Woolen Mill Studio

November 03, 2013



If you would have asked me 3-4 weeks ago if I would go back to using a film camera I probably would have said no.  It would be like asking a writer who relies on digital word processing to go back to a manual typewriter.  But that was before my Aunt and Uncle lent me their film based Hasselblad camera.


I'm familiar with the Hasselblad camera in name.  It is a medium format, finely engineered  film camera using 120 roll film (Hasselblad now has a line of digital cameras).  Other than its optional synchronized shutter and speed settings there is nothing automatic about the camera I held.


The first thing I noticed was the weight, it was heavy due in part to its precision engineering.   As I looked at the camera settings I had to think back to manual focusing, dialing the shutter opening and shutter speed.  It took me a minute to realize there wasn't an ASA (now ISO) setting.  That is a factor figured into the exposure value of the film.  Until you gain enough experience to 'divine' the amount of light in front of you, a light meter is needed to assure the proper exposure.   After each shot you wind the film to the next frame and after 12 shots you replace the roll (the latter sat me down for a few minutes).


My digital cameras can shoot 300-400 images on a card.  When I want to snap a picture, my thumb slides the power button on, a light touch of the shutter button sends the auto focus into action while the on-board light meter is divvying out the exposure settings.  A quick check of the f stop and a final spin of the exposure setting dial I take the picture by fully depressing the shutter release.  Immediately I'm ready for the next picture.  And I get to see the results of each shot at the click of a button including an exposure histogram.


For me there was more discipline with film photography.  I tend to spend more time composing the picture than I do with digital photography (it is too easy with the latter to overtake pictures with little regard to the purpose).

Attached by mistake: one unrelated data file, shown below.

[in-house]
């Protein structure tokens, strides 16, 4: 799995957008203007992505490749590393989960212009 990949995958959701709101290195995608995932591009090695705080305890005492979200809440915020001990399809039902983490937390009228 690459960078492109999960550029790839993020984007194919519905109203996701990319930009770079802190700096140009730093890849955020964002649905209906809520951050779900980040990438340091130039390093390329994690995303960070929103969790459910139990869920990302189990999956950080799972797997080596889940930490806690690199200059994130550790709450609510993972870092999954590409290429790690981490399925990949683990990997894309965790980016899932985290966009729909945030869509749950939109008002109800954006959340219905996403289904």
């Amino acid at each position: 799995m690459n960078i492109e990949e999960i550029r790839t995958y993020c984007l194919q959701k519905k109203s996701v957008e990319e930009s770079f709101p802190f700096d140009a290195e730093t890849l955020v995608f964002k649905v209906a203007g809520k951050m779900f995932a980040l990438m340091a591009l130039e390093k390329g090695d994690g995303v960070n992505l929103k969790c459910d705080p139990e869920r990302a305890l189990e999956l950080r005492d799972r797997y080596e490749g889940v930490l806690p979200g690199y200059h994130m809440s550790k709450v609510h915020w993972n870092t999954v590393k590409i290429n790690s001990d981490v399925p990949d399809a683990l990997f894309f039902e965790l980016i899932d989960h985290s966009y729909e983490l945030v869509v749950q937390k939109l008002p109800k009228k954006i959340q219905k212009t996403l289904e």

The hard part of working with any film based camera today is finding someone that develops film (you can develop it yourself but that is another story).  Fortunately, there are a few labs that specialize in film development.  This past week I waited on the results of my first three rolls like a kid waiting for Wells Fargo to deliver a package.  When the images arrived I was in awe.  I had forgotten how rich and fluid color film was.


I feel fortunate to have been a part of both era's (film and digital).  There is a waive of nostalgia as I hold the Hasselblad, looking down into the view finder.  There is something special about having to load a roll of film, fuss with the light meter and wind the camera between shots.  It is not unlike a time honored author of today sitting before a manual typewriter (loading each piece of paper, messing with the ink ribbon, the clatter of the keys and returning the carriage after each line).


When using the film camera I miss the instant review of the digital image.  When using a digital camera I miss the anticipation and the wait as the film develops.


Pictured is Don Dane, of Olathe, Kansas -- a western and historical artist featuring works in graphite pencil and watercolor and oil paintings.


This picture (one of my first using the Hasselblad) captured Don at the 2013 Silver Dollar City's Harvest Festival.


The odd angles of this picture is due in part to Don pausing as he looks over his left shoulder at his paint palette for his next color.  Rather than painting on the easel he holds his paper upside down (in this instance) for the purpose of controlling the flow of the watercolor paint.


I think a person becomes an artist when they learn there is no one way to create art.  I recently had a chance to hear Ricky Skaggs in concert.  After the concert he came out to meet his fans and sign autographs.  Someone asked him for advice in his own music venture.  Ricky responded "don't be like anyone else".  I think that applies to a whole lot of things other than music.


To view some of Don's work visit his gallery at www.dondane.com or click on the picture above.


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